Tips For Filming Your Fishing Trips

By Steve Heiting

People love posting video of their fish catches on social media, almost to the point of it being an annoyance. Really, how often do we have to watch someone catch a three-pound bass while using terms like “epic” or “insane” in an attempt to get you to watch? And what about the kid who’s barely shaving releasing a video of his “Top Five Lures Of All Time”?

Even if you don’t dream of being a social media influencer, you should consider filming your fishing outings. Not only is it a fun way to relive the excitement of catching a big fish, but the camera is an impartial observer that can help you become a better angler. Cast a critical eye at the footage your camera produces and you will not only see what you did right but — more importantly — what you may have done wrong. 

The author holds a musky for a quick photo before its release. Note the action camera mounted to the Yolotek stick behind him.

Never before has it been so easy to film your fishing outings, and I say that after nearly 25 years of filming on the water. I produced five instructional musky fishing DVDs back when that medium was still popular, and two years ago I launched a YouTube channel with short tips segments for musky fishermen.

In order to get good fishing footage, you need to run a camera all the time. Even the best fishing pros don’t always know when fish will bite, and if you wait until one does before you turn on the camera, you’ve already missed the strike. Most fishing shows on television employ videographers whose camera is constantly running, but such expense is impractical for the rest of us.

Thankfully, waterproof, fairly durable action cameras are available everywhere and produce crisp, high definition video, with passable audio, which can be improved by adding a shotgun microphone. As common as the little cameras have become, they present many challenges.

First, there’s the matter of being overwhelmed by footage. It can be a lengthy process to review hours of video to find the moment when something actually happened while fishing. Fortunately, cameras today are equipped with “loop mode,” which continuously captures footage while overwriting earlier footage. I set my cameras on a five-minute loop — when I press a button to save footage, the camera will retain the last five-plus minutes of footage. Then, you simply press the button again to restart filming.

The second issue is small cameras have tiny batteries, and it’s disappointing to discover your camera stopped running right before you caught a fish. This can be solved by plugging the camera into an external battery pack, which is typically only slightly larger than a checkbook yet can power your camera for an entire day. Another way of powering an action camera is through your boat’s battery. A company called Yolotek ( offers a sturdy mount that plugs into your boat’s light socket(s). Flip the switch as if you were turning on your boat lights, and your camera will receive power to run all day.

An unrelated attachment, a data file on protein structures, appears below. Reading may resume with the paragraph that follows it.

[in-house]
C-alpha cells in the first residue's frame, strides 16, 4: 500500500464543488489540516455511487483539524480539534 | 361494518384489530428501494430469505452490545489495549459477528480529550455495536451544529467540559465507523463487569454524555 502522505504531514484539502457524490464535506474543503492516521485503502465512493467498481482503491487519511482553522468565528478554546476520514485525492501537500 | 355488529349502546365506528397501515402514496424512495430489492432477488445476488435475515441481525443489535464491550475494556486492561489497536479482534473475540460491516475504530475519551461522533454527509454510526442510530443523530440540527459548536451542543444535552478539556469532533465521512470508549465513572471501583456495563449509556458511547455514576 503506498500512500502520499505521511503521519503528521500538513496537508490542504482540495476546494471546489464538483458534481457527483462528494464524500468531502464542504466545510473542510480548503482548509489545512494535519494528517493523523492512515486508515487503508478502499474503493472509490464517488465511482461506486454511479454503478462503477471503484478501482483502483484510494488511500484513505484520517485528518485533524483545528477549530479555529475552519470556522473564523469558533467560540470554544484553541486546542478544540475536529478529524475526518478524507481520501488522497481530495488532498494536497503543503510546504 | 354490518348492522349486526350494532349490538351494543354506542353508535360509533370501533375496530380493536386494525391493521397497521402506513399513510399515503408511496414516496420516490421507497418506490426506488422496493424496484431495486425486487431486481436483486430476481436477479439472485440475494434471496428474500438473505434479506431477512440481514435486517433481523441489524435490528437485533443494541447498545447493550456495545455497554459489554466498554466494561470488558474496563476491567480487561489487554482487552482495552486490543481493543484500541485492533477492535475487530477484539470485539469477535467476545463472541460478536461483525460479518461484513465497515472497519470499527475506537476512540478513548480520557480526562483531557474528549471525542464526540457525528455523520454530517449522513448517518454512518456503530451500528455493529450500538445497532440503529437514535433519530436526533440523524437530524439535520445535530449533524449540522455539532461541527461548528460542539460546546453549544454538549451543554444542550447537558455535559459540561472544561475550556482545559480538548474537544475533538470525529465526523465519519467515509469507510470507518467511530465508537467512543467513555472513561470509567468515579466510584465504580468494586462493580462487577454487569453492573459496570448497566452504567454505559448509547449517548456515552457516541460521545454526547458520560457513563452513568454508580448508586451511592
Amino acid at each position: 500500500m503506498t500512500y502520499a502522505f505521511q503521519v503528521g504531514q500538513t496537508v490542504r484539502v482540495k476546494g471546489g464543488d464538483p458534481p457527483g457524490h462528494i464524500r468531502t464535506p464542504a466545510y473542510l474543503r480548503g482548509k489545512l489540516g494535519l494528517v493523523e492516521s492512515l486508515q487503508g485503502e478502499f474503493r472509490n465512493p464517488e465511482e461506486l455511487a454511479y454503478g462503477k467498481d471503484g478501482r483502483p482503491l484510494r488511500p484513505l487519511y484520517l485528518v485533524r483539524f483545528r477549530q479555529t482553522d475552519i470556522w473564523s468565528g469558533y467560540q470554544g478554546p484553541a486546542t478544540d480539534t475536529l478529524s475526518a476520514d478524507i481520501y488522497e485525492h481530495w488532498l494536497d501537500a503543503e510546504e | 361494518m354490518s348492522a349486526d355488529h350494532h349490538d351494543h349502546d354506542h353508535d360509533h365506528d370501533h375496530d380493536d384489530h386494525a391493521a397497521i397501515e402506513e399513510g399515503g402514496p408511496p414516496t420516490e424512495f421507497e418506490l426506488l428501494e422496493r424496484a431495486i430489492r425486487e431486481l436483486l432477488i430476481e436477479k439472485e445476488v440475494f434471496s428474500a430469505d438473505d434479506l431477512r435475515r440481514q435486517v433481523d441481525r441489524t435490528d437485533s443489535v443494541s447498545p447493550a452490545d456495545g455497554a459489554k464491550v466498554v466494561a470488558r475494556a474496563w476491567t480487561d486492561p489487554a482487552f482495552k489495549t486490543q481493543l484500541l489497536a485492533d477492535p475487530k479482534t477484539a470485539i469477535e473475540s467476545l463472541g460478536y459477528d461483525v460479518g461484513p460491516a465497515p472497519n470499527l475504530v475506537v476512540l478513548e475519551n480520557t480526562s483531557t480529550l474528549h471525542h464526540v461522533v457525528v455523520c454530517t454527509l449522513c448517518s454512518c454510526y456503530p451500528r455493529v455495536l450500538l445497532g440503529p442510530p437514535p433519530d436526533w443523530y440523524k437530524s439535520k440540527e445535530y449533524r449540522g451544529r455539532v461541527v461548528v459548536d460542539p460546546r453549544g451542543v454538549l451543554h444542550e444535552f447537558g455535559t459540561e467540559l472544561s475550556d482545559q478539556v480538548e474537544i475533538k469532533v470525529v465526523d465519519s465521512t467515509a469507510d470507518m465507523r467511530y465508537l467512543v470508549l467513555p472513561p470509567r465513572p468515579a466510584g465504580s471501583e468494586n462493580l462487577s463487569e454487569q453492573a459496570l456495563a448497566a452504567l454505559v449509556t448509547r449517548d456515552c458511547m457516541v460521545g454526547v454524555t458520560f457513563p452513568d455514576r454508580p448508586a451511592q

Positioning your camera to produce great footage isn’t as easy as it sounds. The only downside I’ve seen to the Yolotek mount is it cannot be moved around the boat, so it produces only a static viewpoint. Some anglers like to strap a camera to their head for point-of-view footage, but as the camera turns with their head the resulting footage can be dizzying for the viewer. Others will use straps that affix the camera to their chest, but this footage can also be difficult to watch.

Fortunately, with a battery pack and a long enough power cord, camera mounting locations in the boat are limited only by your imagination. Attach a camera to a selfie stick and clamp it to a suction cup mount, and you can place a camera almost anywhere in your boat. Side rails or track systems on the boat can also be employed. If you want the camera to have a higher viewpoint, mount it to an inexpensive, extending fiberglass pole such as those used by painters. The pole must be affixed to the boat in some way and some jerry-rigging may be required to stabilize it.

Some fishermen even take the high angle idea to the extreme by employing a camera-carrying drone above their boat. How many cameras you use is up to you. Footage from a single camera is better than none, but two cameras will improve your final product. A third might be handy, but as your camera layout increases you’ll find they start to get in the way.

Once a fish is in the net and you want to hold it up for the camera, I believe nothing beats the video quality produced by today’s cellphones. In fact, I’ve sold the high definition cameras I used for this purpose in favor of my newest cellphone. My phone is always within reach and the video quality superb.

Editing your video can seem challenging at first, but like anything becomes easier with experience. Computers with Apple or Microsoft operating systems come with video editing software bundled in, and you can purchase applications with more features from a number of sources. Using the software to embed transitions between video segments makes them more eye-appealing, and background music can be added as well. You can then export the video in high definition format to watch on a television if you so choose, or reduce its file quality (and file size) to take up less storage space on your computer or cellphone.

Being able to relive your fishing experiences through video is a wonderful way to keep memories alive and share them with others. I’ve also become a better fisherman by watching myself in action. Not everybody wants to make the effort of filming their fishing outings, but I’m glad I’ve taken the plunge. 

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